As discussed in THIS blog, children’s ankles can be quite vulnerable if they don’t have good proprioception (the communication between a child’s brain and their ankle muscles, tendons and ligaments). This can lead to chronic ankle instability and a lifetime of weak and sore ankles. You don’t want this for your child at all so here are my 5 best exercises to help prevent injuries, develop proprioception and strengthen your little one’s ankles.
Unless prescribed by a pediatrist, have your child do these exercises in bare feet. Doing these exercises in bare feet provides the most natural state for your child’s feet, ankles and lower legs to respond to the movements. Shoes may be designed in a way that effects what is happening in your child feet, ankles and legs so doing these activities without shoes on allows the foot, ankle and leg muscle to respond without any external influence.
Ankle rotations and calf stretches. Either sitting or lying down, ask your child to lift one foot off the floor and draw 10-20 big circles with their big toe (without moving their leg) in one direction. After 10-20 in one direction ask them to draw 10-20 circles in the other direction. Then repeat on the second leg. Twice through on each leg is plenty.
After the ankle rotations, it’s time to stretch the calf muscles (back of the lower leg). Ask your child to stand, facing a wall with hands on the wall (like they are trying to push the wall over). Then have them take one foot back so that the back leg is straight with the foot flat on the ground (the front leg will be straight). This should stretch towards the knee on the back of the lower leg. Always check that their toes are pointed directly towards the wall and not on an angle. Hold for 30 seconds then repeat on the other leg.
These exercises improve the range of motion in the ankle. This means the ankle has more room to move and if it needs to suddenly move in a certain direction (eg a slip) it can do safely without causing injury.
Calf raises and toe lifts.
Now it is time to build some strong muscles at the front and back of the lower leg. Have your child stand up. From here ask them to lift their toes off the floor as if they are trying to touch their knee with their toes. After 10 with toes straight, ask them to turn the toes in a little. Do another 10 then turn the toes slightly out for another 10. Ask them to repeat on the other side. Doing this twice on each leg will really develop the muscle at the front and side of the lower leg.
Next, it’s the back of the legs turn. From standing, have you child stand on one leg (they may want to slightly lean on something for balance) then go onto their tippy toes as high as possible. Count to 2 once they are at their highest point. Do this for 10 reps with toes forward then 10 with toes slightly in, then 10 with toes slightly out. Having your hand above their head is a good target for them to aim for and it is makes it more engaging. This exercise targets the muscle in the top half of the calf so let’s do the bottom half next.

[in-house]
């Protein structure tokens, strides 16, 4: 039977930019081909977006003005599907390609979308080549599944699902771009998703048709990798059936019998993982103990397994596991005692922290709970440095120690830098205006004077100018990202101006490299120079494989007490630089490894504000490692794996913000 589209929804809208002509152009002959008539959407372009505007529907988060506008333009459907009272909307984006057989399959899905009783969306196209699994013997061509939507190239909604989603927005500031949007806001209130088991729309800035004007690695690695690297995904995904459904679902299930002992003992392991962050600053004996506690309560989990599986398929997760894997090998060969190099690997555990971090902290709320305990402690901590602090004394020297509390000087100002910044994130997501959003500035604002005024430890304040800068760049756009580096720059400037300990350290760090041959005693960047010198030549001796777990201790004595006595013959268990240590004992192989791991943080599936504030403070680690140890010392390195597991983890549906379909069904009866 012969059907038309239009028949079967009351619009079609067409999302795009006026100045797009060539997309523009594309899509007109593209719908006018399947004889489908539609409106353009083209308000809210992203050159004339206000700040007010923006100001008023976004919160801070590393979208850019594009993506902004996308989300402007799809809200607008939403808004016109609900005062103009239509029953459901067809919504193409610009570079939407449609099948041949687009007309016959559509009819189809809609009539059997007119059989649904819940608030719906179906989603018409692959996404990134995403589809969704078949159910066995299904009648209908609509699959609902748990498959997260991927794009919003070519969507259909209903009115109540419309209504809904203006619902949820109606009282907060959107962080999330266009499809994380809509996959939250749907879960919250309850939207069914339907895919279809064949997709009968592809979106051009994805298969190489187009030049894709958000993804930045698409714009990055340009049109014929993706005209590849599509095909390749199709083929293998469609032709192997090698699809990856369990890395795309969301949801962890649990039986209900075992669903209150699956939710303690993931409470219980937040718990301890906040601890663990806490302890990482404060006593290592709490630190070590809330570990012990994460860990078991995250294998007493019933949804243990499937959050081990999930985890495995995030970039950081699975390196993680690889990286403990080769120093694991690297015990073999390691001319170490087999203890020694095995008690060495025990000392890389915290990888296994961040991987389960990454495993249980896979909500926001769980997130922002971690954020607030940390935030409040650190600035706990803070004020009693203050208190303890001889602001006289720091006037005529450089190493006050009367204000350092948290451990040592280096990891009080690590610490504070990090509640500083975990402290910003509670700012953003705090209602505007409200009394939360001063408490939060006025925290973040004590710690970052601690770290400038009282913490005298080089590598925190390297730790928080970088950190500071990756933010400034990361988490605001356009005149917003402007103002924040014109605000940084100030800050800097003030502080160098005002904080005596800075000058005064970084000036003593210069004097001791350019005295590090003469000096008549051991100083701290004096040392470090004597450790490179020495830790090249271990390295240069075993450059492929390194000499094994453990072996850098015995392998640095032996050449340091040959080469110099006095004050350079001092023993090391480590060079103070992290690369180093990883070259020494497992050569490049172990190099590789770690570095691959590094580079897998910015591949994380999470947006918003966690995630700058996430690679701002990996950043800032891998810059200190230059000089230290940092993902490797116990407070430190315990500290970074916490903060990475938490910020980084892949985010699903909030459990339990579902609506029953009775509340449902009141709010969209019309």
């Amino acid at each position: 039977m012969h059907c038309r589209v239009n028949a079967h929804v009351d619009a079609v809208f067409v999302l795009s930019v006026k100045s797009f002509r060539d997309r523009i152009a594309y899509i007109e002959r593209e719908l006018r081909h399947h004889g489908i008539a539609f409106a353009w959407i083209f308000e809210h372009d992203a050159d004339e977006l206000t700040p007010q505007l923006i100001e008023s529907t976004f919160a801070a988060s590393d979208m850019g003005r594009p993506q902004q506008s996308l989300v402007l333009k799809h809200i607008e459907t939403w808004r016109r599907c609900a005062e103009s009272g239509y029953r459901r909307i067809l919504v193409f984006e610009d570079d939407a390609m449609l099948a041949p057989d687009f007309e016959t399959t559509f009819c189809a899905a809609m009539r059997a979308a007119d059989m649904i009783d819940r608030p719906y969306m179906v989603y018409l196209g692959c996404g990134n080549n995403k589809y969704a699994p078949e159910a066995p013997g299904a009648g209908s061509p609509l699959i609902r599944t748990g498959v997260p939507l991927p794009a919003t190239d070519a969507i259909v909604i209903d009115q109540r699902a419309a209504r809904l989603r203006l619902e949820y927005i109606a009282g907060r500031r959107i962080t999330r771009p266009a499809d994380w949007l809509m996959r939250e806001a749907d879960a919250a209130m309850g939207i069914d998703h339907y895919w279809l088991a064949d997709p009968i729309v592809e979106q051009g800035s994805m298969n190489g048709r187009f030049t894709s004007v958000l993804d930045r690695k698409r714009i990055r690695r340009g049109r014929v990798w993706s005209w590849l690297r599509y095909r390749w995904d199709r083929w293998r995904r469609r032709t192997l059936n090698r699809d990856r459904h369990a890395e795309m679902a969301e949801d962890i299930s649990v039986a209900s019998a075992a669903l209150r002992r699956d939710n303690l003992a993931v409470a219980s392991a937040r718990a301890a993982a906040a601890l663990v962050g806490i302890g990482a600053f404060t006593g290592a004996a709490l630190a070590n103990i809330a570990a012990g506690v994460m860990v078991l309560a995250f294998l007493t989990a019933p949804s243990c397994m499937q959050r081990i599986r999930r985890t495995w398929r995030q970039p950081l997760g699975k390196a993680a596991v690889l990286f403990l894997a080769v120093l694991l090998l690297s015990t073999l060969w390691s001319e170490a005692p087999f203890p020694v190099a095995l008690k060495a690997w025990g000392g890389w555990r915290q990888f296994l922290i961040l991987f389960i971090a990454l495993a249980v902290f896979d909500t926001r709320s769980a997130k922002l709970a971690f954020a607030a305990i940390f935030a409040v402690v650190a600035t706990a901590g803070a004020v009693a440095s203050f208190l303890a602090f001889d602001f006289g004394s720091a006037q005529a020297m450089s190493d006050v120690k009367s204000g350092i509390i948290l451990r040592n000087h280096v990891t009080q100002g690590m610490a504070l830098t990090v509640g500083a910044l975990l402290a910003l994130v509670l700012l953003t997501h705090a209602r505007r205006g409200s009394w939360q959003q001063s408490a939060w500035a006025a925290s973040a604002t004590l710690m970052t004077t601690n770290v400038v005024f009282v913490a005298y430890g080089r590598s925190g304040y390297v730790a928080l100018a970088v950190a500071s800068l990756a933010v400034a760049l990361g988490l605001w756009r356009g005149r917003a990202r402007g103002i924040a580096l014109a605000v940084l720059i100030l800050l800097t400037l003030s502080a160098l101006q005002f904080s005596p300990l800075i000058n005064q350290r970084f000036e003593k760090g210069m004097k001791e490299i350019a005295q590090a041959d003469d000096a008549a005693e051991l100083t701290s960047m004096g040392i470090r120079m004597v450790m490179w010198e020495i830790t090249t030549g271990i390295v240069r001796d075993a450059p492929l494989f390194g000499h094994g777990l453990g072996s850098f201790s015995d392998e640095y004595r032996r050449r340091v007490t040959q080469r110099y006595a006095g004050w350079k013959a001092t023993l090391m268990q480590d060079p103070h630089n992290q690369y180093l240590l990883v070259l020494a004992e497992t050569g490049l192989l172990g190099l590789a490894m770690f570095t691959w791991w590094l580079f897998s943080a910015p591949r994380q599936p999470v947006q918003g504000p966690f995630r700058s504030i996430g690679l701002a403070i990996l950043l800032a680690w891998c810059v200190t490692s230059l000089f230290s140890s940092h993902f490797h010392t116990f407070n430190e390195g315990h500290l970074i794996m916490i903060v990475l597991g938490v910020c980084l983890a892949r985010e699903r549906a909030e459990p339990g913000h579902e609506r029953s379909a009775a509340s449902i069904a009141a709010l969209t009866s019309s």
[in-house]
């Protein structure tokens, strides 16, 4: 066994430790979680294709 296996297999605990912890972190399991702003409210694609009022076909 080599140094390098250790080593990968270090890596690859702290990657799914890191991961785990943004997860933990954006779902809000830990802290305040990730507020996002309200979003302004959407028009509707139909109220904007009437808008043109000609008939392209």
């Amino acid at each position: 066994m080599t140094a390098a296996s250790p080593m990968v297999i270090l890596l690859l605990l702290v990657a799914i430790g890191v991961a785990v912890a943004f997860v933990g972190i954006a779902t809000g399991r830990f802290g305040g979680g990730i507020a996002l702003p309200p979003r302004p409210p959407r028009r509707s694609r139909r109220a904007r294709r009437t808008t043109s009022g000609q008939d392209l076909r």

To strengthen the lower half of the calf muscles, simply have your child sit on a chair and repeat going on to the tippy toes. Again, hold for a 2 count but this time have your hand above their knee. Have it higher enough that your child squeezes their muscles but doesn’t lift their foot off the floor. 10 with toes straight, 10 with toes slightly inwards and 10 with toes slightly outwards.
These exercises build the strength in the muscles at the front, back and side of the lower leg which then support the ankle. These muscle control the movement of the ankle so if they are all strong your child’s ankle will be strong in all positions it may find itself getting into.
Balance beams and wobble boards.
Not only are these great fun, but the sideways movement your child’s ankle does while on these activities is of huge benefit. The ankle is constantly moving giving signals to the brain while the brains sends back messages to the ankle’s ligaments, tendons and muscles. This will improve proprioception which reduces the risk of injury if your child was to slip or be in a risky position during sport.
Single leg balancing. Such a simple yet very effective exercise. Ask your child to stand up and take one foot off the floor. You’ll notice the foot on the floor instantly start to work. All the ligaments, muscles and tendons start working to try and keep the body balanced. Count slowly to 10 and see if they can make it without moving the foot that’s on the floor. Repeat 2-3 times on both legs.
Another fun addition is to have your child stand on one foot, and you throw a ball back and forth to each other. See how many catches your child can get before having to move the foot that’s on the floor.
These activities again increase your child’s proprioception with the added bonus of coordination. The brain is working overtime hear with hand-eye coordination and ankle proprioception. Great if your child in involved in ball sports.
Jumping and landing. Starting with a two-feet, have your child jump from a stable surface and land on one-foot. Make sure they bend the knee on landing and encouraging them to “stick the landing” (meaning once they hit the ground, stop, find balance and don’t jump around). You can then have them jump from one-foot and land on the foot they jump off from. The next variety would be to have them jump and land on a beam (not too high off the ground) or a specific target. Then jump on to that target landing on one foot.
So many great things happening in these activities. Proprioception, coordination, power development and self-confidence.
These 5 exercises are great for all kids. Their ankles and feet will take them many place in their lives. The stronger their ankles can be and the better their proprioception is the more fun and enjoyment your child will enjoy throughout their entire life as they will be less likely to miss out due to injured ankles.